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Iran And Human Rights


Sixty years ago this month, the United Nations General Assembly adopted the Universal Declaration of Human Rights. U.S. Secretary of State Condoleezza Rice says the Universal Declaration "transcends political and ethnic differences and national boundaries, even as it embraces humanity in all of its diversity":

"Indeed, the Declaration speaks directly to the desire inherent in every human heart for freedom."

Ms. Rice says that in the last 60 years, there have been remarkable gains for the rights the Declaration enumerates, including the right to freedom of thought, conscience and religion; the right to freedom of opinion and expression; the right to freedom of peaceful assembly and association:

"Yet we are sobered by the fact that hundreds of millions of people are still denied fundamental freedoms by their governments."

One of those governments is Iran, which ratified the Universal Declaration in 1948. Recently the Secretary General of the United Nations, Ban Ki Moon, published a report criticizing the Iranian government for a broad range of human rights abuses, including the repression of peaceful women's rights defenders, journalists, labor leaders, and ethnic minority right advocates. Iranian human rights groups have urged the United Nations to send a delegation to Iran to evaluate the dismal human rights situation there.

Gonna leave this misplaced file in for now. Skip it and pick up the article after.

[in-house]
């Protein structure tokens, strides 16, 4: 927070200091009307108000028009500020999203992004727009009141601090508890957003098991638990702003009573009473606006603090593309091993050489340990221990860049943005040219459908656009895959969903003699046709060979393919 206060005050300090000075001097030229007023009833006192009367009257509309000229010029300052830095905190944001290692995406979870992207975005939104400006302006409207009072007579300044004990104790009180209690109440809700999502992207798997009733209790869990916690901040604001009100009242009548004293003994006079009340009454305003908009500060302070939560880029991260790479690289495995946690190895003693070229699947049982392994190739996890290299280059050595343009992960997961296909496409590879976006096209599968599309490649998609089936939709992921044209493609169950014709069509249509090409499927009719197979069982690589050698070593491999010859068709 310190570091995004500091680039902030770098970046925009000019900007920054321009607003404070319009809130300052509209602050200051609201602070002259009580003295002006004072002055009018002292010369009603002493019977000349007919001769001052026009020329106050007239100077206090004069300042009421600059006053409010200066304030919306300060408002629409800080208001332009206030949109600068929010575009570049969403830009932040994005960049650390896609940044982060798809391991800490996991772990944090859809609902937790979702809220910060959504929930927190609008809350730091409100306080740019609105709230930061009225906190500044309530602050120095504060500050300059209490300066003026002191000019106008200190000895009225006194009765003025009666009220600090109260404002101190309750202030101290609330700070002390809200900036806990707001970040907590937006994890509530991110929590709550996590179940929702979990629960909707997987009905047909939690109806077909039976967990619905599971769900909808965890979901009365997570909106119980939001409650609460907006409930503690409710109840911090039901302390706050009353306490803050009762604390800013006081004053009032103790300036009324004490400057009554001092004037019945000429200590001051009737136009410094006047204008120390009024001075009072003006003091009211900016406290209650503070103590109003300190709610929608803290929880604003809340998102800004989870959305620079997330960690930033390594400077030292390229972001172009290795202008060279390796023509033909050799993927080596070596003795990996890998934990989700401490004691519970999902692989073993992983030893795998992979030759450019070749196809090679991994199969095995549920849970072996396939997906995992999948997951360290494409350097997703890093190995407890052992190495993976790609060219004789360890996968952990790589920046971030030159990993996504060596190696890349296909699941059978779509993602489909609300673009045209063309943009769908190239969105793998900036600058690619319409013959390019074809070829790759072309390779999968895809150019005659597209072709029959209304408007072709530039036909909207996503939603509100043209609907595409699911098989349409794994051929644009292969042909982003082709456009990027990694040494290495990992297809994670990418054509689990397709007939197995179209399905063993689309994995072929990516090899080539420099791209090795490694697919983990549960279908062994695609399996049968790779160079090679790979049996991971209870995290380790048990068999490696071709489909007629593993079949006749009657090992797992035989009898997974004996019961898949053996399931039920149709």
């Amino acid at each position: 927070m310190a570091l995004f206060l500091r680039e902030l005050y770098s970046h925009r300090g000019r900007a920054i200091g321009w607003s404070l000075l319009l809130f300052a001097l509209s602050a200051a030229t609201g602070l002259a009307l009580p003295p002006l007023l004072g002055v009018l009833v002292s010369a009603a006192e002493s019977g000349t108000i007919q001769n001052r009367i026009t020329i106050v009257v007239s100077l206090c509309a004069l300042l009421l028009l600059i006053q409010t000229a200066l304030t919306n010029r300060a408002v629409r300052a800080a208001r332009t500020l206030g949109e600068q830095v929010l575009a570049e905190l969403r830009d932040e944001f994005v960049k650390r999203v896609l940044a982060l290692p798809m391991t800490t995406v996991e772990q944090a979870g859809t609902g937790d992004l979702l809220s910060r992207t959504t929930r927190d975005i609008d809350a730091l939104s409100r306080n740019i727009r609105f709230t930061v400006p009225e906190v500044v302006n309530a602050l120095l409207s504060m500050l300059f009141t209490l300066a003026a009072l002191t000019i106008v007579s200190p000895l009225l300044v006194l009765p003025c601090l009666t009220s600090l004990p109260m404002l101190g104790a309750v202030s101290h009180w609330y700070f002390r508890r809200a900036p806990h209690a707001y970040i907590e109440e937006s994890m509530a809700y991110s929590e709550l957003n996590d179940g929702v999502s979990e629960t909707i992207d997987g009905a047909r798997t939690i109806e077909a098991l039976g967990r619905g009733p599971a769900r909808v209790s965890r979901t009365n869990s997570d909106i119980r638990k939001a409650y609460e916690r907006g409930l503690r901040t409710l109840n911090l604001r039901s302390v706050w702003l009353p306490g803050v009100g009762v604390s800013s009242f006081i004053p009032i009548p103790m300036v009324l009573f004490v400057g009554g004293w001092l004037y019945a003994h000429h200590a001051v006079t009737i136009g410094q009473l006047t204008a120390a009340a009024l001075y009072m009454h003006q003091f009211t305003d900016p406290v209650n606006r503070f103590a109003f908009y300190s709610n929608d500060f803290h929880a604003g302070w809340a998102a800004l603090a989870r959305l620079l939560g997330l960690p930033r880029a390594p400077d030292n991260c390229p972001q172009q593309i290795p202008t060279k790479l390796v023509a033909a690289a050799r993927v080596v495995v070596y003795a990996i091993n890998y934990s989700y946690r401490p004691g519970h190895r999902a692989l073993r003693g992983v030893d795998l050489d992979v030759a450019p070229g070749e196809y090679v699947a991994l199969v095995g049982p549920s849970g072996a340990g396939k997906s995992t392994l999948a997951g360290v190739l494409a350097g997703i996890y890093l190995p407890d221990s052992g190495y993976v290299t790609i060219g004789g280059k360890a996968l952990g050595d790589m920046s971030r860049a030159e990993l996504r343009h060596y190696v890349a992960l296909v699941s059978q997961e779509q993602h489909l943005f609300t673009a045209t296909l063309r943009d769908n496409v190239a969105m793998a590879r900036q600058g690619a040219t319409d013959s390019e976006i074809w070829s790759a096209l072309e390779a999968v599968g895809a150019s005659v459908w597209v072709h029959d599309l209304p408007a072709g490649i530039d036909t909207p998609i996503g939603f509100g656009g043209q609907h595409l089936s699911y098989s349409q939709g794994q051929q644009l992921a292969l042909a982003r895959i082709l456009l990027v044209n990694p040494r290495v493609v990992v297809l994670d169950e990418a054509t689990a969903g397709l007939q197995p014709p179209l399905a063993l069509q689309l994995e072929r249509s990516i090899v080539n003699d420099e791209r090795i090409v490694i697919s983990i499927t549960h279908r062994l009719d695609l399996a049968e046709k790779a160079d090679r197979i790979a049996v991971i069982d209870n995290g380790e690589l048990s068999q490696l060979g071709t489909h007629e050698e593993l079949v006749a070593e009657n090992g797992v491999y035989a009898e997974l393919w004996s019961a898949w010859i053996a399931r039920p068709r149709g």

The UN General Assembly's Third Committee has also passed a resolution condemning Iran's human rights violations. The resolution calls on Iran to end discrimination against women and religious minorities, uphold Iranians' legal rights, and end harassment of activists.

On the 60th anniversary of the Universal Declaration of Human Rights, the United States stands with the international community in calling for Iran to stand by its international commitments and respect the human rights of its people.
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